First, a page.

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The role for AI in cybersecurity

AI has hit an inflection point. For years it lingered beneath the surface, useful to many technologies and innovations, but it was controlled by engineers and computer scientists. Machine-driven tools improved cybersecurity systems by allowing AI to handle the most tedious, repetitive tasks. 

Then came generative AI, with OpenAI’s ChatGPT and other chatbots. 

Now AI is available to everyone, those with both good and bad intent. While the adoption of AI language models is an exciting push forward, it has also highlighted the limitations of the technology, according to Vijay Bolina, CISO with Google DeepMind, which researches and produces AI technology. 

We’re seeing things like distributional bias and AI hallucinations, Bolina told an audience at RSA Conference 2023 in San Francisco in April. This will force organizations to come to terms with the ethical standards of AI, and the lack of a responsible or trustworthy AI creates new security risks. 

As organizations learn more about the ethics surrounding generative AI and how the technology will impact everything from customer interaction to business operations and cybersecurity, there is still a lot of uncertainty around what the overall impact will be today and in the future.

Merging of ethics and security

There is a misconception that when AI is sharing incorrect information, whether purposefully or by accident, it is automatically a security problem. But that’s not the case.

Ethics and security aren’t the same, Rumman Chowdhury, co-founder of Bias Buccaneers, told an audience at RSA. 

“There’s one very specific distinction: Most of cybersecurity thinks about malicious actors, but a lot of irresponsible AI is built around unintended consequences and unintentionally implementing bad things,” said Chowdhury.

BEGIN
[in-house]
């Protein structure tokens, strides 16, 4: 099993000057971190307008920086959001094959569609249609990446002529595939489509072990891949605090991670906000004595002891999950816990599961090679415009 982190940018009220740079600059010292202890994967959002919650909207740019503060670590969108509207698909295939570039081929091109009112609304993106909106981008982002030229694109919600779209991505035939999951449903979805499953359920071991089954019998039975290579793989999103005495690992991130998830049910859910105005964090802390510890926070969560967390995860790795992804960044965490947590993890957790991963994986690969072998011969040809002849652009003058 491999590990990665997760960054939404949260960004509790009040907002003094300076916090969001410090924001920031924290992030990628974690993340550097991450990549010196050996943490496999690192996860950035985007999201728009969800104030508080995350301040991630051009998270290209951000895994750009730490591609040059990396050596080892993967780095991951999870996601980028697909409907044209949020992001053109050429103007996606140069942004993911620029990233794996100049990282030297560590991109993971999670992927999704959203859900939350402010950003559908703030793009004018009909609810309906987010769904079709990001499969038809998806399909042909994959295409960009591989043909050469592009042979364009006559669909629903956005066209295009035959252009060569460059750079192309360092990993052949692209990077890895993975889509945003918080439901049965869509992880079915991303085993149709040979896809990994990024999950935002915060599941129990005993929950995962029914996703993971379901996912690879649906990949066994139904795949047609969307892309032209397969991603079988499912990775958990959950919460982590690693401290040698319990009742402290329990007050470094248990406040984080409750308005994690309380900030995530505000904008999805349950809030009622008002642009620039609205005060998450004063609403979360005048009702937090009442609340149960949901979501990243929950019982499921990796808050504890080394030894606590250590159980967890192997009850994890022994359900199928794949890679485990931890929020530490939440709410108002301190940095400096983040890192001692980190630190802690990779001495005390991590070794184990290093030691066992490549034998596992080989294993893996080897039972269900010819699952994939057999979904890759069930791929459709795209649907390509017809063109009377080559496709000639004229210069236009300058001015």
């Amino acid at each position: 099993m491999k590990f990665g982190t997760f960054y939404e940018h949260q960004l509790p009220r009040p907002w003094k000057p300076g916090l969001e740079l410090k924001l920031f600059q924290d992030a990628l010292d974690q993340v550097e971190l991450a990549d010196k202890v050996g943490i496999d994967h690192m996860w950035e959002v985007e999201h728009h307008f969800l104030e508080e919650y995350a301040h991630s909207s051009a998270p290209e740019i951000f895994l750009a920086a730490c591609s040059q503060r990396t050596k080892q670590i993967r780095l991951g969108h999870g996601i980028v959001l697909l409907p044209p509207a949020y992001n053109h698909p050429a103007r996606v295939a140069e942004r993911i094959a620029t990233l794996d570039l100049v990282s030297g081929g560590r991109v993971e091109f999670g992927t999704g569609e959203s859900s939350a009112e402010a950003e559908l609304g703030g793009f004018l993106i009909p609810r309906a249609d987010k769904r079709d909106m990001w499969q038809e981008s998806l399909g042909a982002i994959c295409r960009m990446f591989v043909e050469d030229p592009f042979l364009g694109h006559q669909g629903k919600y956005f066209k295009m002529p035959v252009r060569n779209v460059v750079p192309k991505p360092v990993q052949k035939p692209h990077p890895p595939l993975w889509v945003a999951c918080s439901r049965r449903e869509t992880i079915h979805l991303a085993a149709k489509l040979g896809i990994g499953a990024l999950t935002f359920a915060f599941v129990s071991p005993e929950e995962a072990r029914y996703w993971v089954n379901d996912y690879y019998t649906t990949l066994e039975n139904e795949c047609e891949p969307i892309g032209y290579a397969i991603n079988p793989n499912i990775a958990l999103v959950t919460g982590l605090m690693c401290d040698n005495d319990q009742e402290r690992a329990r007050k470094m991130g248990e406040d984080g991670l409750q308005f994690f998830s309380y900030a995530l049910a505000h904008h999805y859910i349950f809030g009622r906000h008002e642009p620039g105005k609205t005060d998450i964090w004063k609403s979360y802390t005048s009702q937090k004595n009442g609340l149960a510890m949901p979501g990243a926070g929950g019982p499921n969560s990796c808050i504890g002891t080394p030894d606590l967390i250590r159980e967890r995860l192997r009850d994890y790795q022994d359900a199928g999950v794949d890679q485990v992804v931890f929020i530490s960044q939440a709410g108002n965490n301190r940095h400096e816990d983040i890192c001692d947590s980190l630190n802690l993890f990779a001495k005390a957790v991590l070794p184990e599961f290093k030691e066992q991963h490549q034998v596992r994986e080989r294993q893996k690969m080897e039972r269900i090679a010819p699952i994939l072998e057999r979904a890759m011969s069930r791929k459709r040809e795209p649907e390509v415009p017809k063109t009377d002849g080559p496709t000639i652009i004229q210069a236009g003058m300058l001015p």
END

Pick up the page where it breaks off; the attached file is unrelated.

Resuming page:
Disinformation is a good example of this. Bad actors will create a malicious deepfake — and a security problem — but if people are sharing them because they believe the information, now you’ve moved into an ethics problem. 

“You have to address both problems,” said Chowdhury. An ethics approach will focus on the context on how something is used, but the security approach is meant to flag any potential problem. 

AI red teams

Organizations regularly use red and blue teams to help find points of weakness in the network infrastructure. Red teams go on the offensive and simulate attacks, while the blue team’s job is to defend the organization’s assets from these attacks. 

Organizations like Microsoft, Facebook and Google now utilize AI red teams, and the trend is gaining popularity as cybersecurity analysts turn to AI red teams to investigate vulnerabilities in AI systems. They are useful for anyone who is working with large computational models or general purpose AI systems that have access to multiple applications, said Bolina. 

“It’s an important way to challenge some of the safety and security controls that we have, using an adversarial mindset,” said Bolina. 

The red teams should have a mix of cybersecurity and machine learning backgrounds to work together to understand what vulnerabilities in AI would look like. The problem with building an AI red team is the lack of skilled AI cybersecurity professionals. 

And yet, AI — or more specifically, machine learning — can help solve the talent shortage, according to Vasu Jakkal, corporate vice president with Microsoft Security Business and speaker at RSA. 

Generative AI can become an ally for new security professionals who may otherwise feel overwhelmed. For more seasoned security analysts, generative AI offers time to develop their skills through automation of repetitive tasks. They can integrate their experience and expertise into the AI tool, essentially sharing those skills with someone who lacks them. 

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